The justices had pointed questions for Smith about his delegation argument, which is at the heart of his contention that the citizen initiative is unconstitutional.
Stegner asked Smith, “One of the things I’m trying to understand is, if the Legislature had done this, would you have a quarrel with it? And because the people did it, why do you have a quarrel with it? It seems to me that the people of the state have simply said, ‘We’re going to raise the level (for Medicaid eligibility) from 21 percent of federal poverty level to 133 percent.’ … That strikes me as a fairly innocuous legislative action, whether it’s done by the people or by the Legislature.”
Smith said the federal poverty level itself is something the federal government “can change with very little input from Idaho.” Stegner then asked, in that case, if Smith wasn’t arguing that Idaho’s entire Medicaid program is unconstitutional, because it, too, uses federal poverty level in eligibility standards.
And Justice Greg Moeller said by Smith’s logic, other Idaho statutes, like the one tying Idaho’s minimum wage to the federal minimum wage, also would be unconstitutional.
Burdick asked if state laws tying policies to federal price indexes also would be unconstitutional.
Moeller asked Smith, “Isn’t it possible to work with the federal government without being considered a secession of power or a surrender of our sovereignty?”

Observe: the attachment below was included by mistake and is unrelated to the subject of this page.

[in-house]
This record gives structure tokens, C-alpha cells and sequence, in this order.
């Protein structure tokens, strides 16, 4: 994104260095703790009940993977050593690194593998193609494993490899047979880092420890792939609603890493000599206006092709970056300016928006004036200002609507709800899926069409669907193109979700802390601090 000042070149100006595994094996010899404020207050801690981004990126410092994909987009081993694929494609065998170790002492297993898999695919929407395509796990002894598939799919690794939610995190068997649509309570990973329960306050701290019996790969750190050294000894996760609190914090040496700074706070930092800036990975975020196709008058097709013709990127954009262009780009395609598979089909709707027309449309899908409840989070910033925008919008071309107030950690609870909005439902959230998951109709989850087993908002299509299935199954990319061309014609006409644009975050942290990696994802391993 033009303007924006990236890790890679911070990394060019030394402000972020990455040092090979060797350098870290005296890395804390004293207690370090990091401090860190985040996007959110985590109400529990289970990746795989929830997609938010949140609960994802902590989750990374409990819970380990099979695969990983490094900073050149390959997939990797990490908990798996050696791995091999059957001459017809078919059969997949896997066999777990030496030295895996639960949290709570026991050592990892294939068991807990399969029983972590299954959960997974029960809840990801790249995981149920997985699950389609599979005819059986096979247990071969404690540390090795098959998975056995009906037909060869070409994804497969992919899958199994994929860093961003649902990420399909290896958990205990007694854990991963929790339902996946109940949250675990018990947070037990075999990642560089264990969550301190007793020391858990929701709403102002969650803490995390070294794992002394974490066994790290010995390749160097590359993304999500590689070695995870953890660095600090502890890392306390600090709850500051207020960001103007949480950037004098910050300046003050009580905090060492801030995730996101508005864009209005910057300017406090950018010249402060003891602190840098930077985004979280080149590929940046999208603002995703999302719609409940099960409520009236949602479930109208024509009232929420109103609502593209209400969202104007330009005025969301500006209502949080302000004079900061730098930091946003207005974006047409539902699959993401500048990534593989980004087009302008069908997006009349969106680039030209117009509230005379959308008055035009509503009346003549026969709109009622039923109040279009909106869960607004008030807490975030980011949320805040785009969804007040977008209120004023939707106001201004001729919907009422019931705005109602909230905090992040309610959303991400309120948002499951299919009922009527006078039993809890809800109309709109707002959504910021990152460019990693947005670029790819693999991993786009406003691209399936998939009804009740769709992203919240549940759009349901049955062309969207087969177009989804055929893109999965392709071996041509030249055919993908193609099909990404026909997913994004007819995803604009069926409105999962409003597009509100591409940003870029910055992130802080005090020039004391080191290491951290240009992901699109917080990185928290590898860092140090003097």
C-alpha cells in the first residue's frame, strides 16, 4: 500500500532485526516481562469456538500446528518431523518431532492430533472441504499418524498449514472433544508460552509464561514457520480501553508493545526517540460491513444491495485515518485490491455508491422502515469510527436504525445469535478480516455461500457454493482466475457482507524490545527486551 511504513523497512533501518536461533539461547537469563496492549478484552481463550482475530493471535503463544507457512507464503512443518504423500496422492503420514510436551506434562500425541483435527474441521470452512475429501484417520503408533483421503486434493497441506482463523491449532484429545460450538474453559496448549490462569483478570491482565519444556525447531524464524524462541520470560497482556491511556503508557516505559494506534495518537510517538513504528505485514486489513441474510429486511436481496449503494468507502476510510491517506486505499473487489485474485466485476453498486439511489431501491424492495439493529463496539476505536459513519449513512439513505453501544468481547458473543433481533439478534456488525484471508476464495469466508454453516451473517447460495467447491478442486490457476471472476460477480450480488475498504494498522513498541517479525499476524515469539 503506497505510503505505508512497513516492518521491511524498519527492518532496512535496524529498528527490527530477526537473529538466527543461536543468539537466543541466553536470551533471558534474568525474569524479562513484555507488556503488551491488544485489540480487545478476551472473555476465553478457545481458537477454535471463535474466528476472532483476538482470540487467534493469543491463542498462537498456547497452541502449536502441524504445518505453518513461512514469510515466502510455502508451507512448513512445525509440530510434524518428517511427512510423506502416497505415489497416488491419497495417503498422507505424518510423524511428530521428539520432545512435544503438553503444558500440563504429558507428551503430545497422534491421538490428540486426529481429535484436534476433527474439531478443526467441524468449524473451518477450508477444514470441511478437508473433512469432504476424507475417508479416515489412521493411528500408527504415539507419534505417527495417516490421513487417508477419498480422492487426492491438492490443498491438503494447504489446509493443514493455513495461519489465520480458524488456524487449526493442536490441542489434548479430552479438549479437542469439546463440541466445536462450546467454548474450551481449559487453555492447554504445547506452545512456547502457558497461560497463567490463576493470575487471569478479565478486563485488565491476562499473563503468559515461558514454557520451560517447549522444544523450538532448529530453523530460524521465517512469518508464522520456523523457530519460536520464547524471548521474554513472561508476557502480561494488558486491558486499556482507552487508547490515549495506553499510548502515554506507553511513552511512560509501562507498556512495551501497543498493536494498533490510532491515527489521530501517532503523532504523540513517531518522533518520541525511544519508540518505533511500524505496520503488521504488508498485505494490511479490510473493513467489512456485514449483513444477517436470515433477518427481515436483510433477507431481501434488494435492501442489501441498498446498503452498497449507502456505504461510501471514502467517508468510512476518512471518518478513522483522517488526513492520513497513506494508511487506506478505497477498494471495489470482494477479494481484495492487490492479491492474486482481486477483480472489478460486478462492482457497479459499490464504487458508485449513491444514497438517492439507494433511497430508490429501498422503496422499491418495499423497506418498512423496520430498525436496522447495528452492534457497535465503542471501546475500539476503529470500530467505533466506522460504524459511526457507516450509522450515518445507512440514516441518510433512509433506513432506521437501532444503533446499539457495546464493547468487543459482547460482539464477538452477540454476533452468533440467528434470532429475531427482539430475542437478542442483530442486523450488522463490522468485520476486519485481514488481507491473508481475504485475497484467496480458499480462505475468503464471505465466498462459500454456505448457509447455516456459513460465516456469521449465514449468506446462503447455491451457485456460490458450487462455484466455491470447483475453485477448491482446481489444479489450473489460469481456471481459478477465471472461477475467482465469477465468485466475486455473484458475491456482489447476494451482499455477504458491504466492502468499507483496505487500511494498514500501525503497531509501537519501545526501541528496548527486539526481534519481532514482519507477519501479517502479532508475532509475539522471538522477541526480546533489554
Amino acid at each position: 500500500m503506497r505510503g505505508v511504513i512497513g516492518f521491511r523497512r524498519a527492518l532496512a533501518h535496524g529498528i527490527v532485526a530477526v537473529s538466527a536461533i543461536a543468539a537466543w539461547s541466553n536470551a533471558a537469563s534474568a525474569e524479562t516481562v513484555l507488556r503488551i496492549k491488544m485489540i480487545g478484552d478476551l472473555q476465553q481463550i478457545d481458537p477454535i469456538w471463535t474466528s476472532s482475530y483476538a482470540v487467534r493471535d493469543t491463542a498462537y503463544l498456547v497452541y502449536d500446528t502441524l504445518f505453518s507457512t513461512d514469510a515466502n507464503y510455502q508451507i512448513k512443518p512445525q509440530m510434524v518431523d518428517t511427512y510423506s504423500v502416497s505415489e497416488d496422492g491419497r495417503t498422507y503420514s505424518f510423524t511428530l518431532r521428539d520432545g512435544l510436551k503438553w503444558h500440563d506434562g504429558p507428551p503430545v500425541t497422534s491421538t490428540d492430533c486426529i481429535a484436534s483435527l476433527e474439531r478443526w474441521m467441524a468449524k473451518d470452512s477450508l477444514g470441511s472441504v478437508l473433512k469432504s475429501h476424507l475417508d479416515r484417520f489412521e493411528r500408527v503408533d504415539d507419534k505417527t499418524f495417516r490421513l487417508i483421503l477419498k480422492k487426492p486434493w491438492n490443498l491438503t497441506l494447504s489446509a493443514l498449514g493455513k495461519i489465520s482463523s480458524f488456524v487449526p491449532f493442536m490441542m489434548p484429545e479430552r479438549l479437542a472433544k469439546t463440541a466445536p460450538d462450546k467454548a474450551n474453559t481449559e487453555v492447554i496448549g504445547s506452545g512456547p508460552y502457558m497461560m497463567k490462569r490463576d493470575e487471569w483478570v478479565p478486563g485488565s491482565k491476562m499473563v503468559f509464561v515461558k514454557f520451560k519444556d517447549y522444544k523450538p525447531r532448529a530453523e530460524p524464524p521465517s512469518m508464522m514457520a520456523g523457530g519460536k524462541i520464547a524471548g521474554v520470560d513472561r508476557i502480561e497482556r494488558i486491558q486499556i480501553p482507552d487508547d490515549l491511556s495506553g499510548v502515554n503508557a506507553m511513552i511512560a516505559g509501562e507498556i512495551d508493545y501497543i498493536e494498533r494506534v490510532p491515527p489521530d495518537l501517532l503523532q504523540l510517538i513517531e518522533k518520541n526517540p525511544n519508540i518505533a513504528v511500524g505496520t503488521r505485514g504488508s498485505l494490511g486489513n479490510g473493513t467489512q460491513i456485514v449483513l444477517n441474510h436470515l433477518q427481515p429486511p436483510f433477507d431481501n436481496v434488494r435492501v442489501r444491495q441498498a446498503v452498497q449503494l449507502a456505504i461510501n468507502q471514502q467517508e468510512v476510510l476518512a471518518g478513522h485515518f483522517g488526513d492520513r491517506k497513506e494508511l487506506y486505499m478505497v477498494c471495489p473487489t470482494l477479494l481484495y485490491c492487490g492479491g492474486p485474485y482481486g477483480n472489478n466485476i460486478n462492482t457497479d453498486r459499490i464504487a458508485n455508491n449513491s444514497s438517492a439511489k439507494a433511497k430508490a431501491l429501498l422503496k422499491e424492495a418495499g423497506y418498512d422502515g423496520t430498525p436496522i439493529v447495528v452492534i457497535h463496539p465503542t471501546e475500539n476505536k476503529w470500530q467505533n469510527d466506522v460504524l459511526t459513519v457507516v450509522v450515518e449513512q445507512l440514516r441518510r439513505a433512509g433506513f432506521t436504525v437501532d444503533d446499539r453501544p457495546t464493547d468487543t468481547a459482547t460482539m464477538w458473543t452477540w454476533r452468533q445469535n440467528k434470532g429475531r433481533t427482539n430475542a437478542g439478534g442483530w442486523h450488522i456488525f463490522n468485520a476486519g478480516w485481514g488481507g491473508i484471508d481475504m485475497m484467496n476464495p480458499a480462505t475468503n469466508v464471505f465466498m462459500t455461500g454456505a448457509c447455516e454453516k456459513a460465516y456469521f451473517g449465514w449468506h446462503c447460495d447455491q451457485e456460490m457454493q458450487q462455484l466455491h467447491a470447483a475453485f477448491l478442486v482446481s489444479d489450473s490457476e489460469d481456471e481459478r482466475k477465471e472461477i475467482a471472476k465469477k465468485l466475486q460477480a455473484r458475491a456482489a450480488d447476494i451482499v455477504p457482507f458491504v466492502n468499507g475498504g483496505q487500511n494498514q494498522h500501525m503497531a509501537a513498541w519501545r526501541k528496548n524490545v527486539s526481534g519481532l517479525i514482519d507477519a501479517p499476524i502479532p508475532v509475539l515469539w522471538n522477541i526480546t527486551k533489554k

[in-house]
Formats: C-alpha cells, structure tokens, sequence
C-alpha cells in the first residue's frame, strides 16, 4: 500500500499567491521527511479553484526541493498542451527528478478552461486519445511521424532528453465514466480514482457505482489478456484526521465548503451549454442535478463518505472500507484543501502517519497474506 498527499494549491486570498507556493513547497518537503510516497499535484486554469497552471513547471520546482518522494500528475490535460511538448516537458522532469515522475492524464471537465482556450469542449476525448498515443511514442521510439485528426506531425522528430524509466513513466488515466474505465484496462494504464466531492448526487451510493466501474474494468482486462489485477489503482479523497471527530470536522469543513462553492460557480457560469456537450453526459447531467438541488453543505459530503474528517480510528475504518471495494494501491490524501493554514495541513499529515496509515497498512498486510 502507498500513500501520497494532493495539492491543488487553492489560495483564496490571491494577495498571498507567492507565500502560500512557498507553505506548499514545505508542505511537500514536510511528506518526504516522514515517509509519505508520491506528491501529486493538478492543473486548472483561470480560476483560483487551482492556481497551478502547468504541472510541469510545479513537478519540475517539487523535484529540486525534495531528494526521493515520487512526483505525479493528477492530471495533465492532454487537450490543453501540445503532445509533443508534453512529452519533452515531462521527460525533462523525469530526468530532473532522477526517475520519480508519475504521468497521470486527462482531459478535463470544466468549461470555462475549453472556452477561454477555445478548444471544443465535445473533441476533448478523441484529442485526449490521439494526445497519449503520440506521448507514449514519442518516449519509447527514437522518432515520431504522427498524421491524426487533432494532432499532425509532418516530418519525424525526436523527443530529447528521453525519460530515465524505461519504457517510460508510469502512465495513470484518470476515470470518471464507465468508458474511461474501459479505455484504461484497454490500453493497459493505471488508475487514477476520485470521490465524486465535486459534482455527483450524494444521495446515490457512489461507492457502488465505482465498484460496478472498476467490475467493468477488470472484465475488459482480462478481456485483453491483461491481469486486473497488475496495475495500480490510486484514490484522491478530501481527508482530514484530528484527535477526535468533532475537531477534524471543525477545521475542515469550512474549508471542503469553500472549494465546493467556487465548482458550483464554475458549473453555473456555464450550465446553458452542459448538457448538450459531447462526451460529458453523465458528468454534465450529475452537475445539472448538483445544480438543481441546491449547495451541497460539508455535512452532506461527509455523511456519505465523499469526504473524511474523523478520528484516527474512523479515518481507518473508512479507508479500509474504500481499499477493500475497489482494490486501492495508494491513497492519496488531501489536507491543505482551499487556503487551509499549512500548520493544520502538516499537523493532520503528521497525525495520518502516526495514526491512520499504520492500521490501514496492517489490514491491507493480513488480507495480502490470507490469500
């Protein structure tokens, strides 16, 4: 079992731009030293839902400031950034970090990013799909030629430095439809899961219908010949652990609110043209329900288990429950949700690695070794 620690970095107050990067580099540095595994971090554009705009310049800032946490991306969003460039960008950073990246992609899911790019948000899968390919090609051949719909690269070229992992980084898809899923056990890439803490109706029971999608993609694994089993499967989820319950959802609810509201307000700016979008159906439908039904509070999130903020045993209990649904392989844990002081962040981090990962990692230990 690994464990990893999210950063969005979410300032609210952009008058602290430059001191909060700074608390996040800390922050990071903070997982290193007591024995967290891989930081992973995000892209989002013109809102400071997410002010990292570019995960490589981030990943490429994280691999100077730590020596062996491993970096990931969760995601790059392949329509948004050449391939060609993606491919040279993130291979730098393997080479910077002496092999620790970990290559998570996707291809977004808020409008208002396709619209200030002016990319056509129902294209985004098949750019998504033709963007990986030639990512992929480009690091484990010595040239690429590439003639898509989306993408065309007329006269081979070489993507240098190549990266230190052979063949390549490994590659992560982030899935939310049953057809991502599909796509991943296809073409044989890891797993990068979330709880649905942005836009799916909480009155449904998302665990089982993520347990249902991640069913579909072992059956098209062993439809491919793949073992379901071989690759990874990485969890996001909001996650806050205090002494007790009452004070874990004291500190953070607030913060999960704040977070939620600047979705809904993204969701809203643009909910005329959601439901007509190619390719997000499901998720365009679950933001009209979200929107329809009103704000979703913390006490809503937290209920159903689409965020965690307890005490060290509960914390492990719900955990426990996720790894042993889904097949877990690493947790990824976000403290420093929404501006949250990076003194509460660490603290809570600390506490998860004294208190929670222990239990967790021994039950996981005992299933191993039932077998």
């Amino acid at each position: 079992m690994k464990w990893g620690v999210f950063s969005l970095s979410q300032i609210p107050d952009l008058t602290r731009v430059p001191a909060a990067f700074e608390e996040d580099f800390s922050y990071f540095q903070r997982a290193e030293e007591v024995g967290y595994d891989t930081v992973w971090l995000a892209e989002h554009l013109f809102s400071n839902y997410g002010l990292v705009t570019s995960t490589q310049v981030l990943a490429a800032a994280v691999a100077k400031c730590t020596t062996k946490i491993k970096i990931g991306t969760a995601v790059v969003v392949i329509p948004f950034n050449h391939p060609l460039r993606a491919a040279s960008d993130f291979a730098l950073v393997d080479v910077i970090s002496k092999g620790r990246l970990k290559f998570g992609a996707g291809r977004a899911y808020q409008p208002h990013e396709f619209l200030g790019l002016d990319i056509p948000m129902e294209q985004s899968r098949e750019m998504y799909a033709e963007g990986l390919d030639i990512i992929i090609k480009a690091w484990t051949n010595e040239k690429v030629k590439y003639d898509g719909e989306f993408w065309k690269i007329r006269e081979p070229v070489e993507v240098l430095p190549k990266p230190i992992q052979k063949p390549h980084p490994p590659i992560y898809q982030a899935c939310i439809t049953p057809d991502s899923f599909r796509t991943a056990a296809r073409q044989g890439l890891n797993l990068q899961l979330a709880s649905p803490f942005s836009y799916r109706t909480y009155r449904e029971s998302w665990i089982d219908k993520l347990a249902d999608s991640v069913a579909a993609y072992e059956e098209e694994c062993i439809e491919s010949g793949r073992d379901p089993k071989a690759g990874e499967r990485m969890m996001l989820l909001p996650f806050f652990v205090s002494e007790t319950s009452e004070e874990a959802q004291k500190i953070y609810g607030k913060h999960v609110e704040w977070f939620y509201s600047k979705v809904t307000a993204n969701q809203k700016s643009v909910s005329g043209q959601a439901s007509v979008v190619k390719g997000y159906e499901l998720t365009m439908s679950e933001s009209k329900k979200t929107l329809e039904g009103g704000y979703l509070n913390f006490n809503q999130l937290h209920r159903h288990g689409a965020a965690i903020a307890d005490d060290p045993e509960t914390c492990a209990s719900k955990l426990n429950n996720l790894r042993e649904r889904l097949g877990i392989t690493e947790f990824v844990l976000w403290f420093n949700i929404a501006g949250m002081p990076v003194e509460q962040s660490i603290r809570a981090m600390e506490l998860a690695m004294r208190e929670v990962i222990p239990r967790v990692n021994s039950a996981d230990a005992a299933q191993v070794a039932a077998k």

Smith said yes, if Idaho can decide which federal rules it wants to accept, and not be forced to live with the rules by default. Moeller asked, “Isn’t that, though, what the people of this state did by passing Proposition 2?”
After the arguments, Regan, who sat in the front row of the audience, praised Smith’s performance, saying he did “a very good job of lawyering.”
Idaho Secretary of State Lawerence Denney, who had a conference call and missed the arguments, said, “It will be what it will be. We decided just to let the attorneys take care of it.” He added, “It was interesting to me that the Supreme Court even heard it, but I think they do want to answer a couple of questions there.”
Smith said, “I think that the court will get to the merits of the case.” But after that point, he said, “I have no idea. We could have a divided court. … I think we raised some pretty good issues.”
In Smith’s reply brief filed with the court, he warned that the voter-passed initiative could turn Idaho lawmakers into “zombie legislators” with no say over policy.
Ken McClure, who argued to the justices on behalf of a group of intervenors including two potential Medicaid recipients, a doctor, and the Idaho Medical Association, splitting time with the attorney general’s office, said, “I think that the court received a clear presentation of each side, and I will look forward to its ruling.”
The justices took the case under advisement, and will issue a written ruling.
McKay Cunningham, a law professor at Concordia University in Boise, said he was surprised the justices didn’t focus more on the procedural issues. “You don’t ever get to the merits until you are firmly grounded in jurisdiction,” he said. “I think that the court was doing its best to make sure that it had a full understanding of all of the arguments and a fair opportunity for everyone to articulate them fully.”